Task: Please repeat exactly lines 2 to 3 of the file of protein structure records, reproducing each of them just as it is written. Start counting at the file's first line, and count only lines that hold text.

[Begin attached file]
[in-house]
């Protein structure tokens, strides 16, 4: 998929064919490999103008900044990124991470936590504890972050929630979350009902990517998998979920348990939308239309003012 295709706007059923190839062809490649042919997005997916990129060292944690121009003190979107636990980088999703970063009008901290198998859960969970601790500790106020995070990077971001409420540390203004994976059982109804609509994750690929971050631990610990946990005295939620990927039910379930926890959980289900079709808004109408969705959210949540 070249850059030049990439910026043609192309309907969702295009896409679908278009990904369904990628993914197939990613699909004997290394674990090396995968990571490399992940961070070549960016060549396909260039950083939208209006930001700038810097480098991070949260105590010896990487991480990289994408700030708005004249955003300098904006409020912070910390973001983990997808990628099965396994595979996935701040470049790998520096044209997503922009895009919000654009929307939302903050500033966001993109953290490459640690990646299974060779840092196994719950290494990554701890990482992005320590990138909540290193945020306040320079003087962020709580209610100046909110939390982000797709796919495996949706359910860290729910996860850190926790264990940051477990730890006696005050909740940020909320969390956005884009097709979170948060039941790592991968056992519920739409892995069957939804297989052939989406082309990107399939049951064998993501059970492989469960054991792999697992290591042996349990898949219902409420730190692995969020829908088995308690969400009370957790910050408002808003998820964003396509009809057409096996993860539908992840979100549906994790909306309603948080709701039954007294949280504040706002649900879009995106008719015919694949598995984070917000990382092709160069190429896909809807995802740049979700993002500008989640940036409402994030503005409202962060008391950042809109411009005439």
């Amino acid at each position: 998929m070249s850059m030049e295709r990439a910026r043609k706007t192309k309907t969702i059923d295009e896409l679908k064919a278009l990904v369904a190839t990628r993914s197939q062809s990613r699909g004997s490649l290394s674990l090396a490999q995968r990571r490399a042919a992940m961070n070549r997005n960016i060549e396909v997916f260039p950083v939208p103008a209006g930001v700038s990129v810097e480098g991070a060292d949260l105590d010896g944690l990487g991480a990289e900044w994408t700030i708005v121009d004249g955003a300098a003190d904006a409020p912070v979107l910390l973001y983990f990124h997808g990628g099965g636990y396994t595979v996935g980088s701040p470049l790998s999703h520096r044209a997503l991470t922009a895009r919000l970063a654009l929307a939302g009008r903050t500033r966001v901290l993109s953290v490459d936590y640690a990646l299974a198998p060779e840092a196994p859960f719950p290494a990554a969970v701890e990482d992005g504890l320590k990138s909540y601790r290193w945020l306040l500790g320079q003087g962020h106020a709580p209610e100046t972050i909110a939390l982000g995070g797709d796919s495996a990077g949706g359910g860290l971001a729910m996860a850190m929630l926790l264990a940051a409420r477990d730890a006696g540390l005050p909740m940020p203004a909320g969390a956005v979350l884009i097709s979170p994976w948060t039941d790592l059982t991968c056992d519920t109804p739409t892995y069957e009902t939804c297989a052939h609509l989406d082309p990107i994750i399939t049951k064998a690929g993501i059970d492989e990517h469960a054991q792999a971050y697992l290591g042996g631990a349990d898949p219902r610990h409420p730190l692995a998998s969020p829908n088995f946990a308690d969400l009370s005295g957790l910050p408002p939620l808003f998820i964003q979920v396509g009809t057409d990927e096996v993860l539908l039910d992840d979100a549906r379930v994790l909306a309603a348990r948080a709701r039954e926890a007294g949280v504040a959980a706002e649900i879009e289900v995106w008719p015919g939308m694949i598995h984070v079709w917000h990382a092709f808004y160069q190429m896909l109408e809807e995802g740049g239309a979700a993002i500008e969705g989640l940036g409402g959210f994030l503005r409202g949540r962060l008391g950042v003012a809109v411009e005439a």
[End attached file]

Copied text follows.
């Protein structure tokens, strides 16, 4: 998929064919490999103008900044990124991470936590504890972050929630979350009902990517998998979920348990939308239309003012 295709706007059923190839062809490649042919997005997916990129060292944690121009003190979107636990980088999703970063009008901290198998859960969970601790500790106020995070990077971001409420540390203004994976059982109804609509994750690929971050631990610990946990005295939620990927039910379930926890959980289900079709808004109408969705959210949540 070249850059030049990439910026043609192309309907969702295009896409679908278009990904369904990628993914197939990613699909004997290394674990090396995968990571490399992940961070070549960016060549396909260039950083939208209006930001700038810097480098991070949260105590010896990487991480990289994408700030708005004249955003300098904006409020912070910390973001983990997808990628099965396994595979996935701040470049790998520096044209997503922009895009919000654009929307939302903050500033966001993109953290490459640690990646299974060779840092196994719950290494990554701890990482992005320590990138909540290193945020306040320079003087962020709580209610100046909110939390982000797709796919495996949706359910860290729910996860850190926790264990940051477990730890006696005050909740940020909320969390956005884009097709979170948060039941790592991968056992519920739409892995069957939804297989052939989406082309990107399939049951064998993501059970492989469960054991792999697992290591042996349990898949219902409420730190692995969020829908088995308690969400009370957790910050408002808003998820964003396509009809057409096996993860539908992840979100549906994790909306309603948080709701039954007294949280504040706002649900879009995106008719015919694949598995984070917000990382092709160069190429896909809807995802740049979700993002500008989640940036409402994030503005409202962060008391950042809109411009005439």
């Amino acid at each position: 998929m070249s850059m030049e295709r990439a910026r043609k706007t192309k309907t969702i059923d295009e896409l679908k064919a278009l990904v369904a190839t990628r993914s197939q062809s990613r699909g004997s490649l290394s674990l090396a490999q995968r990571r490399a042919a992940m961070n070549r997005n960016i060549e396909v997916f260039p950083v939208p103008a209006g930001v700038s990129v810097e480098g991070a060292d949260l105590d010896g944690l990487g991480a990289e900044w994408t700030i708005v121009d004249g955003a300098a003190d904006a409020p912070v979107l910390l973001y983990f990124h997808g990628g099965g636990y396994t595979v996935g980088s701040p470049l790998s999703h520096r044209a997503l991470t922009a895009r919000l970063a654009l929307a939302g009008r903050t500033r966001v901290l993109s953290v490459d936590y640690a990646l299974a198998p060779e840092a196994p859960f719950p290494a990554a969970v701890e990482d992005g504890l320590k990138s909540y601790r290193w945020l306040l500790g320079q003087g962020h106020a709580p209610e100046t972050i909110a939390l982000g995070g797709d796919s495996a990077g949706g359910g860290l971001a729910m996860a850190m929630l926790l264990a940051a409420r477990d730890a006696g540390l005050p909740m940020p203004a909320g969390a956005v979350l884009i097709s979170p994976w948060t039941d790592l059982t991968c056992d519920t109804p739409t892995y069957e009902t939804c297989a052939h609509l989406d082309p990107i994750i399939t049951k064998a690929g993501i059970d492989e990517h469960a054991q792999a971050y697992l290591g042996g631990a349990d898949p219902r610990h409420p730190l692995a998998s969020p829908n088995f946990a308690d969400l009370s005295g957790l910050p408002p939620l808003f998820i964003q979920v396509g009809t057409d990927e096996v993860l539908l039910d992840d979100a549906r379930v994790l909306a309603a348990r948080a709701r039954e926890a007294g949280v504040a959980a706002e649900i879009e289900v995106w008719p015919g939308m694949i598995h984070v079709w917000h990382a092709f808004y160069q190429m896909l109408e809807e995802g740049g239309a979700a993002i500008e969705g989640l940036g409402g959210f994030l503005r409202g949540r962060l008391g950042v003012a809109v411009e005439a």